Wednesday, November 11, 2015

Living Generously Month

Living Generously
Sermon Series
Sermon Outline for Sunday, November 8, 2015
 
“From the Kingdom of Self to the Kingdom of God”
When Paul talks about Spiritual Gifts, such as in Romans 12:8,
or Fruit of the Spirit in Galatians 5:22,
he is talking about the Holy Spirit doing something in us, that
empowers us and gives us the ability to live differently.
Therefore, generosity is not so much something done through us
as it is something done in us and for us by God.
Living Generously is giving ourselves and our resources
in ways such as Jesus talks about in Matthew 25:31-40 this morning:
feeding the hungry, caring for the sick,
clothing the needy, welcoming the stranger,
 acting compassionately toward those in bondage,
 Good Works are not what grow a generous spirit in us,
 but it is allowing God’s Holy Spirit to grow a generous spirit in us
that produces Good Works.
Our journey from the Kingdom of Self to the Kingdom of God
therefore involves surrender.
Our part is to relinquish our time, talent, possessions and resources
to the sovereignty of God .
 

Tuesday, November 10, 2015

Living Generously Month

Anglican Church of the Holy Trinity
Unclutter the Closet Saturday
Saturday November 14

Giving our stuff to
CMONA
(Community Ministries of North Augusta)
You are invited to give away the stuff you have relegated to a closet, cupboard, attic or garage –
clothes, coats, furniture, food,
whatever someone in need may be able to use.
let’s give it away.
Bring your “stuff” by the church anytime Saturday, Nov 14.
Judy Chemin will have a trailer in our parking lot into which you can place our extra “stuff. 
She and others will deliver it to CMONA on Monday.
Questions? contact Rob Hartley
robhartley@comcast.net    803-341-0075
Anglican Church of the Holy Trinity
160 Merovan Drive, North Augusta, SC 29860
Blog: North Augusta Anglican


 

Thursday, October 15, 2015

Christianity that Changes Us

As a church family we seek a relationship with God that is holistic and transformative.  By holistic we mean complete, involving all the nooks and crannies of our lives.  By transformative we mean a life of faith that is growing in its imitation of Christ and coming to be, to know and to do the things that define “Kingdom” living in this life and in the life to come.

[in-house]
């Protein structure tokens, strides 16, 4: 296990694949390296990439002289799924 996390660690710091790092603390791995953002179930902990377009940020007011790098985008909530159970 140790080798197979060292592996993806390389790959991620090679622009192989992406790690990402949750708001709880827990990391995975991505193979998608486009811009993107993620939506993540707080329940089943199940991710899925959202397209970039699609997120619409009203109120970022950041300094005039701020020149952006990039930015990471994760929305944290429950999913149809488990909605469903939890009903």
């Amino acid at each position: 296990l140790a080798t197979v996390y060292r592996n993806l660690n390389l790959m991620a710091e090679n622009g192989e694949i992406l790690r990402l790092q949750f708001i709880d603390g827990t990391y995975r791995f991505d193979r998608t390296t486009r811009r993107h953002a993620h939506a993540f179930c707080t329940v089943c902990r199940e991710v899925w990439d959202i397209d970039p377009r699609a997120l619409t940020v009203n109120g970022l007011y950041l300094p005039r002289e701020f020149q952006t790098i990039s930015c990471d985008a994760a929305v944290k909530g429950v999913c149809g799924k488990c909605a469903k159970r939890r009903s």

But what does this holistic, transformative Christianity look like within the Body of Christ?  Cursillo, a spiritual formation movement within the Church with which many of us are familiar, describes Christianity that makes a difference as a balanced spirituality involving worship, study, Christian action and community. This is not an original formula, but is based on “Benedictine Spirituality” that has been foundational to Anglicanism. 
 
A transformative faith is the expectation Christ has for all of us. It is very different than lukewarm, Sunday morning, pew warming Christianity that defines much of the Church. 
 
Therefore, the expectation for all of us here at Holy Trinity is three things: (1) that we all be committed to worshiping together on the Lord’s Day; (2) that we each be involved in at least one of the spiritual growth opportunities offered in our fellowship during the week; and (3) that we all seek and use our spiritual gifts for ministry both within and outside the Body of Christ.  You do not need to be at church every time the doors are open, but if your churchmanship is not distinctly broad and involving all three aspects of the Faith, perhaps the Lord is calling you to more.                                                                                   Father Rob